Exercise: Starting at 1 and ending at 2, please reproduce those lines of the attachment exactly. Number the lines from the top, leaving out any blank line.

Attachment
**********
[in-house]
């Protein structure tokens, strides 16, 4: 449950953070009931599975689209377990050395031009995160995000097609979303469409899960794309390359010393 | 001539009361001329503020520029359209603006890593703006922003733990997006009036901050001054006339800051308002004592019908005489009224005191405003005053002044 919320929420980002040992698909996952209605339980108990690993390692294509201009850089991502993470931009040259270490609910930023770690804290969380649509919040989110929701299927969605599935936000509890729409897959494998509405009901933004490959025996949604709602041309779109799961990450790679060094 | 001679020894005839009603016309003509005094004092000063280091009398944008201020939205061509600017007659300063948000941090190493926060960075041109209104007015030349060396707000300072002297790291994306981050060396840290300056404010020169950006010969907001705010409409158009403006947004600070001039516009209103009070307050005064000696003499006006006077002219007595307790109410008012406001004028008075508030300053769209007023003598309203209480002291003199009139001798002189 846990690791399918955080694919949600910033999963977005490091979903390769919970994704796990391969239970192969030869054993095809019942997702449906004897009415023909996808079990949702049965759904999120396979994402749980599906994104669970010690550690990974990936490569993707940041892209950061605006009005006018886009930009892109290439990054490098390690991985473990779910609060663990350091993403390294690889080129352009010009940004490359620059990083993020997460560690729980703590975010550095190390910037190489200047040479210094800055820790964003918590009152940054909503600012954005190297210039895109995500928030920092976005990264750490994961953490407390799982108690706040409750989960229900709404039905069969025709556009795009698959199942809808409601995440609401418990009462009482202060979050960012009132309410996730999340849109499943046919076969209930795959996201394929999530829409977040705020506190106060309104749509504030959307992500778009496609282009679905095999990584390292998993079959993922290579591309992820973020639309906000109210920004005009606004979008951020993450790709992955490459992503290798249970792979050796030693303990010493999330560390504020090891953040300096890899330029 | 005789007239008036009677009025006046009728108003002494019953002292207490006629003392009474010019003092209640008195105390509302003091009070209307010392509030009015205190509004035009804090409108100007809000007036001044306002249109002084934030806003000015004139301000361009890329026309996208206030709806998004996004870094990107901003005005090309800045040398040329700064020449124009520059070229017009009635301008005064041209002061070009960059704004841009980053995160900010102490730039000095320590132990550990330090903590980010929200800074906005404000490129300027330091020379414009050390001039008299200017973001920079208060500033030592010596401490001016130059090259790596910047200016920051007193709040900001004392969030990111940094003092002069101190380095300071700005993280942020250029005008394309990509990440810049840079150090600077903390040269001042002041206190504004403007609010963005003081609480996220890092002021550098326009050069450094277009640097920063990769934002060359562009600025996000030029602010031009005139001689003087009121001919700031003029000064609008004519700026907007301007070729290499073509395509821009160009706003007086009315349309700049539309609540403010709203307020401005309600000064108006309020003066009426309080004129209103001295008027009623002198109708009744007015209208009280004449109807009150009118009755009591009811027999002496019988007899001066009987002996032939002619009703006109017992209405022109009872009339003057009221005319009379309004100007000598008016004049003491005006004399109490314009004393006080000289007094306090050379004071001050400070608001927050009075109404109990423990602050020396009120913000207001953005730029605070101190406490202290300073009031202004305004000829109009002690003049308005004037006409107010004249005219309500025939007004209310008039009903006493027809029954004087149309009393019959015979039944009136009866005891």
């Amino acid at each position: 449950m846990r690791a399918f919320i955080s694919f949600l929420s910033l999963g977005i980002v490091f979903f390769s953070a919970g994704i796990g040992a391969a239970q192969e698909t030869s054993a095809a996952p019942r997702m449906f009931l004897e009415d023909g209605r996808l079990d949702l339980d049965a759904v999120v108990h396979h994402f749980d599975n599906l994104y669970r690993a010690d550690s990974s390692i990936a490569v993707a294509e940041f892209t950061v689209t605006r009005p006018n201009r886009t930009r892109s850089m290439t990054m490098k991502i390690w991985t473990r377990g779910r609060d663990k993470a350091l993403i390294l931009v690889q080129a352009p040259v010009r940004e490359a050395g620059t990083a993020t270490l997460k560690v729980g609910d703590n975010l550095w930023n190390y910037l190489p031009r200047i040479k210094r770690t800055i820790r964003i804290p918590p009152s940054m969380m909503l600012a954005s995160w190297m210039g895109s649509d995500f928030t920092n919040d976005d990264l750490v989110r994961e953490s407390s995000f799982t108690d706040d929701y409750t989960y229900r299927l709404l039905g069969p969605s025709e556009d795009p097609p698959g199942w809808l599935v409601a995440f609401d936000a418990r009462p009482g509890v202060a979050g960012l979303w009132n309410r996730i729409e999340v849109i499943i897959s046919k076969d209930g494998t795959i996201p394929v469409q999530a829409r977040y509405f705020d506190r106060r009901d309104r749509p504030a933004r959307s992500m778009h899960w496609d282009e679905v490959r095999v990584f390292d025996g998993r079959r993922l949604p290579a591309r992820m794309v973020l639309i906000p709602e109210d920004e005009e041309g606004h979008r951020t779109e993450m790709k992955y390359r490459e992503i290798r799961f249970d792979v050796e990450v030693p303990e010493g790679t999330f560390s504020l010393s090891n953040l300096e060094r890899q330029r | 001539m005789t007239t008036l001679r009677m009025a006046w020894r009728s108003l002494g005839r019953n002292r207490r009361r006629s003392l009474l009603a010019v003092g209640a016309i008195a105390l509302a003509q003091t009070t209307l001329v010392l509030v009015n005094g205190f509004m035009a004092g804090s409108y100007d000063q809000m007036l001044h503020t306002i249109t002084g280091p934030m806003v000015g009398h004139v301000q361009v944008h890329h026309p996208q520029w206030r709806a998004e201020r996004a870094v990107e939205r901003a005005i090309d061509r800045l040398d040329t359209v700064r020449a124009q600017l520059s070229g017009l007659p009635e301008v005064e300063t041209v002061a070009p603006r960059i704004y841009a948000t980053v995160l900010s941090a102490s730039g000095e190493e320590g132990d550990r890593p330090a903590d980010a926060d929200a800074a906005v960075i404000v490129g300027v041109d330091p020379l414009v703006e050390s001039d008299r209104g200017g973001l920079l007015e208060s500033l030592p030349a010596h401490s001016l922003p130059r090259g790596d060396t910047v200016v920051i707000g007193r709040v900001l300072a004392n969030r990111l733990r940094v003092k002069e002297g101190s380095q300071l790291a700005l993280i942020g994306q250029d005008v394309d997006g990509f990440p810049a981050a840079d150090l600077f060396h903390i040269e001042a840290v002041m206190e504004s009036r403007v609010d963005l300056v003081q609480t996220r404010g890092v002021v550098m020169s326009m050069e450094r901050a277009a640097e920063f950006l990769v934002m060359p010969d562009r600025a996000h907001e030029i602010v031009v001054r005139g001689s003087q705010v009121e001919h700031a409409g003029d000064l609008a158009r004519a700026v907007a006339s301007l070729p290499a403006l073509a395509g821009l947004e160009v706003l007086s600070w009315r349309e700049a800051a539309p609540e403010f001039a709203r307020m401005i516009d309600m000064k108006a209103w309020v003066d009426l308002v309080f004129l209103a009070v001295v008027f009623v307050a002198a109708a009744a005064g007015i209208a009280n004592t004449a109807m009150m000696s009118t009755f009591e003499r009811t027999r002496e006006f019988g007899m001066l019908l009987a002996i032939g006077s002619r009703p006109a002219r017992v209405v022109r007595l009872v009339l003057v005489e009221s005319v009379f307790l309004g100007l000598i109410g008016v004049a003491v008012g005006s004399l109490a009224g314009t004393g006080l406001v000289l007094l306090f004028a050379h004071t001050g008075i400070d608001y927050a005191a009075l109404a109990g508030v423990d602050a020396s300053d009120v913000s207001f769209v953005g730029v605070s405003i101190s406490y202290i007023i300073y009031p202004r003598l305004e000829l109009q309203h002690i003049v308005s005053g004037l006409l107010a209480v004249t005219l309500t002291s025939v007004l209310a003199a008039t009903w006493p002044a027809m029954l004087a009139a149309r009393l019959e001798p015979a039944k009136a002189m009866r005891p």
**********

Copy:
[in-house]
């Protein structure tokens, strides 16, 4: 449950953070009931599975689209377990050395031009995160995000097609979303469409899960794309390359010393 | 001539009361001329503020520029359209603006890593703006922003733990997006009036901050001054006339800051308002004592019908005489009224005191405003005053002044 919320929420980002040992698909996952209605339980108990690993390692294509201009850089991502993470931009040259270490609910930023770690804290969380649509919040989110929701299927969605599935936000509890729409897959494998509405009901933004490959025996949604709602041309779109799961990450790679060094 | 001679020894005839009603016309003509005094004092000063280091009398944008201020939205061509600017007659300063948000941090190493926060960075041109209104007015030349060396707000300072002297790291994306981050060396840290300056404010020169950006010969907001705010409409158009403006947004600070001039516009209103009070307050005064000696003499006006006077002219007595307790109410008012406001004028008075508030300053769209007023003598309203209480002291003199009139001798002189 846990690791399918955080694919949600910033999963977005490091979903390769919970994704796990391969239970192969030869054993095809019942997702449906004897009415023909996808079990949702049965759904999120396979994402749980599906994104669970010690550690990974990936490569993707940041892209950061605006009005006018886009930009892109290439990054490098390690991985473990779910609060663990350091993403390294690889080129352009010009940004490359620059990083993020997460560690729980703590975010550095190390910037190489200047040479210094800055820790964003918590009152940054909503600012954005190297210039895109995500928030920092976005990264750490994961953490407390799982108690706040409750989960229900709404039905069969025709556009795009698959199942809808409601995440609401418990009462009482202060979050960012009132309410996730999340849109499943046919076969209930795959996201394929999530829409977040705020506190106060309104749509504030959307992500778009496609282009679905095999990584390292998993079959993922290579591309992820973020639309906000109210920004005009606004979008951020993450790709992955490459992503290798249970792979050796030693303990010493999330560390504020090891953040300096890899330029 | 005789007239008036009677009025006046009728108003002494019953002292207490006629003392009474010019003092209640008195105390509302003091009070209307010392509030009015205190509004035009804090409108100007809000007036001044306002249109002084934030806003000015004139301000361009890329026309996208206030709806998004996004870094990107901003005005090309800045040398040329700064020449124009520059070229017009009635301008005064041209002061070009960059704004841009980053995160900010102490730039000095320590132990550990330090903590980010929200800074906005404000490129300027330091020379414009050390001039008299200017973001920079208060500033030592010596401490001016130059090259790596910047200016920051007193709040900001004392969030990111940094003092002069101190380095300071700005993280942020250029005008394309990509990440810049840079150090600077903390040269001042002041206190504004403007609010963005003081609480996220890092002021550098326009050069450094277009640097920063990769934002060359562009600025996000030029602010031009005139001689003087009121001919700031003029000064609008004519700026907007301007070729290499073509395509821009160009706003007086009315349309700049539309609540403010709203307020401005309600000064108006309020003066009426309080004129209103001295008027009623002198109708009744007015209208009280004449109807009150009118009755009591009811027999002496019988007899001066009987002996032939002619009703006109017992209405022109009872009339003057009221005319009379309004100007000598008016004049003491005006004399109490314009004393006080000289007094306090050379004071001050400070608001927050009075109404109990423990602050020396009120913000207001953005730029605070101190406490202290300073009031202004305004000829109009002690003049308005004037006409107010004249005219309500025939007004209310008039009903006493027809029954004087149309009393019959015979039944009136009866005891």